March 12, 2014 Articles

The Latest on the Recoverability of E-Discovery Costs in Federal Litigation

Varying interpretations of U.S. Code Section 1920 have resulted in confusion about attorney awards

By Jeremy Brown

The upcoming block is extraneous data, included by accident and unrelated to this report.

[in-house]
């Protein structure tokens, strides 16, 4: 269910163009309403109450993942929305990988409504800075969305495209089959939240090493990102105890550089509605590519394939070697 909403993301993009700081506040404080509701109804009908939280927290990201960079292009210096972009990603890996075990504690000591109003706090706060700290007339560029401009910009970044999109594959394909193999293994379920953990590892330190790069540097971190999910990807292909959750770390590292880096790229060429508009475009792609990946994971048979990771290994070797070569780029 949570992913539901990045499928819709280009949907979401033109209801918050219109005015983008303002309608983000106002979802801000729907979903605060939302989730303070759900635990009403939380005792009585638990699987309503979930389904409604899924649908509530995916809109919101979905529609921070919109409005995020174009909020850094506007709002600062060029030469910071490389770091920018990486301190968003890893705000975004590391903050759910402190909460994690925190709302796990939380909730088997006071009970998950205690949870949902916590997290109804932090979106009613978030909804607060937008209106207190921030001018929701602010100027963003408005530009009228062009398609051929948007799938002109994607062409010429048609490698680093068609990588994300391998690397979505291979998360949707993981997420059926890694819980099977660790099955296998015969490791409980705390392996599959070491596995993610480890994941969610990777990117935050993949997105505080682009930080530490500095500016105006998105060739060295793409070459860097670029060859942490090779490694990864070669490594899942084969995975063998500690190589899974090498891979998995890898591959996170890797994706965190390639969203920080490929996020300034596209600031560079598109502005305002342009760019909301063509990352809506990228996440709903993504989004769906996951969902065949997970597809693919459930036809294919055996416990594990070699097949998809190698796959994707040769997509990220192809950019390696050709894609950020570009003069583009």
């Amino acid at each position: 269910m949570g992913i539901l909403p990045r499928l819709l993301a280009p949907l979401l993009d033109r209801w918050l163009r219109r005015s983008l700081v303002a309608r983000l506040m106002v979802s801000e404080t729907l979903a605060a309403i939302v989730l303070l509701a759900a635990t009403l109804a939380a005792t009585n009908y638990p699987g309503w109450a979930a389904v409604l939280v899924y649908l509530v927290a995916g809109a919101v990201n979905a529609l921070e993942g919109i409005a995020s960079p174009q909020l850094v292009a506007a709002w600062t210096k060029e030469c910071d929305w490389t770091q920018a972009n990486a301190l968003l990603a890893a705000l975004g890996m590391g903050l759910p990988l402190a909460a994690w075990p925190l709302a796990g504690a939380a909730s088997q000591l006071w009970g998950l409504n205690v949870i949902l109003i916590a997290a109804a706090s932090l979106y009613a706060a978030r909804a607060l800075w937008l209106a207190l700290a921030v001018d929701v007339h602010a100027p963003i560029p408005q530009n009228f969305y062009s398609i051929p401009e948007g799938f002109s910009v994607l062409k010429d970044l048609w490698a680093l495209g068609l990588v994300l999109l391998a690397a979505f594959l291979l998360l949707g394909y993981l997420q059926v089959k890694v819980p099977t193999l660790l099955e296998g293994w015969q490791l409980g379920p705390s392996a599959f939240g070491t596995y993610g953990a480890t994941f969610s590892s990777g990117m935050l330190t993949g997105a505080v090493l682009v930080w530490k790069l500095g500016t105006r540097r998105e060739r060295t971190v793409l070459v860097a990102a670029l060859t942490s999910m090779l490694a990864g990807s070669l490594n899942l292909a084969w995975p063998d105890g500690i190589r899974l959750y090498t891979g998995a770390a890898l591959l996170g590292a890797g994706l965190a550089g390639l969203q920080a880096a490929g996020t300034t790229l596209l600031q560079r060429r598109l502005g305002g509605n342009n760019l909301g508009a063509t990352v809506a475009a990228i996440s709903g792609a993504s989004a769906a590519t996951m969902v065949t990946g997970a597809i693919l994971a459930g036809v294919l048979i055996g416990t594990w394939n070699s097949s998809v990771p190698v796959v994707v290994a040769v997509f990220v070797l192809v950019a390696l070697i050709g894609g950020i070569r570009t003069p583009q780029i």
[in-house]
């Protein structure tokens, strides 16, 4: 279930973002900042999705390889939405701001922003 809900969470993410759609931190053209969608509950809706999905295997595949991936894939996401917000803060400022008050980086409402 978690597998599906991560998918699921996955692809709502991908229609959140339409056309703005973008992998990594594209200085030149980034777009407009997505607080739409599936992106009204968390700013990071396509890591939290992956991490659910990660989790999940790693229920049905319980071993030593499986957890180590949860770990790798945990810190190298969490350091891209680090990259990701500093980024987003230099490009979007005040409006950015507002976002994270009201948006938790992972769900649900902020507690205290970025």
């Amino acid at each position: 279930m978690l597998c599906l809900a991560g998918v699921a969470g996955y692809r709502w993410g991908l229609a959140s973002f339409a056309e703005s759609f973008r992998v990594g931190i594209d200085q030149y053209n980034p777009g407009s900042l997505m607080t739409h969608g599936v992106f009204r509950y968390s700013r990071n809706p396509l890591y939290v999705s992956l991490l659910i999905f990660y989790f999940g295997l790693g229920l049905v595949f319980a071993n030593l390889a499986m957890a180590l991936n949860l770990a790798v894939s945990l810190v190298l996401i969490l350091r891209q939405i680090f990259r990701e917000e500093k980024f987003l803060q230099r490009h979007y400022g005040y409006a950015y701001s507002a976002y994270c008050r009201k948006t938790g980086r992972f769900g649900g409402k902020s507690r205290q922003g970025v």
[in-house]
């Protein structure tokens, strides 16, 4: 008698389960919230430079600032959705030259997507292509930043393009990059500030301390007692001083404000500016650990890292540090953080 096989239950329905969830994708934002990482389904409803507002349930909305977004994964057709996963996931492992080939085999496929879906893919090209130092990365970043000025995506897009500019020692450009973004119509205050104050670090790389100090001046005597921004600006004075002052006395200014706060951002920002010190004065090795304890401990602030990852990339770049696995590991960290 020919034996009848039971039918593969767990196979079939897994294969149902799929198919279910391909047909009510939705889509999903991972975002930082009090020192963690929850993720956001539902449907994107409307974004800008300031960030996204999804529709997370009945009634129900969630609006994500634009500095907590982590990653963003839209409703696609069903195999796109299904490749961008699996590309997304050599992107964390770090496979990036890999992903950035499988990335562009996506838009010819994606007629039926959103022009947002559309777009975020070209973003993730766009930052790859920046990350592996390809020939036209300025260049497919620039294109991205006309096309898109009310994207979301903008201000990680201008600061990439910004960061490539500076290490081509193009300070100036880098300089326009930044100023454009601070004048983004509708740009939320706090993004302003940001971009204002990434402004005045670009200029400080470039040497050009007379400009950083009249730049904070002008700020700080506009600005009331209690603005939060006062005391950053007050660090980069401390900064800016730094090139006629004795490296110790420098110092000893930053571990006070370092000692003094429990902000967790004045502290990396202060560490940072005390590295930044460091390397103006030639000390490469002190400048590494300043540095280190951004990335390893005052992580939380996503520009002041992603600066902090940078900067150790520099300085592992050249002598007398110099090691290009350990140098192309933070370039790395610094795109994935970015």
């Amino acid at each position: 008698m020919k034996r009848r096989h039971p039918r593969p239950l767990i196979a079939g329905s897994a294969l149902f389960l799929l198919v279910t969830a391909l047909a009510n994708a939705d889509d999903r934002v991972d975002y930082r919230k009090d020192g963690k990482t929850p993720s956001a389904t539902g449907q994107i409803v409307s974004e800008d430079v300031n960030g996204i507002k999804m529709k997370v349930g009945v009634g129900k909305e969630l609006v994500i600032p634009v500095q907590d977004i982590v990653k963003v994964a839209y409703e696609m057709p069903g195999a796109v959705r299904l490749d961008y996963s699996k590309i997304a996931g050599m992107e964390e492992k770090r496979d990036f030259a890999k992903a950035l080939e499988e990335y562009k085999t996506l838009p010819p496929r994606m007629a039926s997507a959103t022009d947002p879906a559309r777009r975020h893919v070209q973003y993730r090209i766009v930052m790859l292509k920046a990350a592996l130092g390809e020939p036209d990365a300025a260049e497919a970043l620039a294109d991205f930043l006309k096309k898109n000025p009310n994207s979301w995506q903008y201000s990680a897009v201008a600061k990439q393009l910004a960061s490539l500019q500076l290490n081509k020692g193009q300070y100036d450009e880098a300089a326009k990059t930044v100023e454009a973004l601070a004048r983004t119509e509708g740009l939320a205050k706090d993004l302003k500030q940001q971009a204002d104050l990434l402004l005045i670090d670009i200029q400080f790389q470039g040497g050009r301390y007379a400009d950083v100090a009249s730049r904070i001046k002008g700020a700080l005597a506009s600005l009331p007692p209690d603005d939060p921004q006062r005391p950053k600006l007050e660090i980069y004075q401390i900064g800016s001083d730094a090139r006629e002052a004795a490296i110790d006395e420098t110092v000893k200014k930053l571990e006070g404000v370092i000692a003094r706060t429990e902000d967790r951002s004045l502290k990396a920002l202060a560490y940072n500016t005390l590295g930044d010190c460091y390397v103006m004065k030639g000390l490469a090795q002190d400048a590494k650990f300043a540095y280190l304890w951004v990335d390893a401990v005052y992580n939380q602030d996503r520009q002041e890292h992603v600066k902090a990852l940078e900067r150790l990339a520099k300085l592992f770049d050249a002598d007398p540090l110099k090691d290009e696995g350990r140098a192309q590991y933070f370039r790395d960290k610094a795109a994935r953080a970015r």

Modern complex litigation necessarily entails significant e-discovery costs.  As those costs have ballooned, so have litigants’ attempts to secure an award of those costs after prevailing on the merits of their claims or defenses. Litigants have attempted to secure this award of e-discovery costs under Rule 54(d) of the Federal Rules of Civil Procedure and 28 U.S.C. § 1920. Rule 54 provides that costs, other than attorney fees, “should be allowed to the prevailing party.” In turn, § 1920 provides that a court may tax certain items as costs, including “[f]ees for exemplification and the costs of making copies of any materials where the copies are necessarily obtained for use in the case.” 28 U.S.C. § 1920(4).  Unfortunately, courts have adopted varying interpretations of the scope of § 1920 in relation to e-discovery charges.

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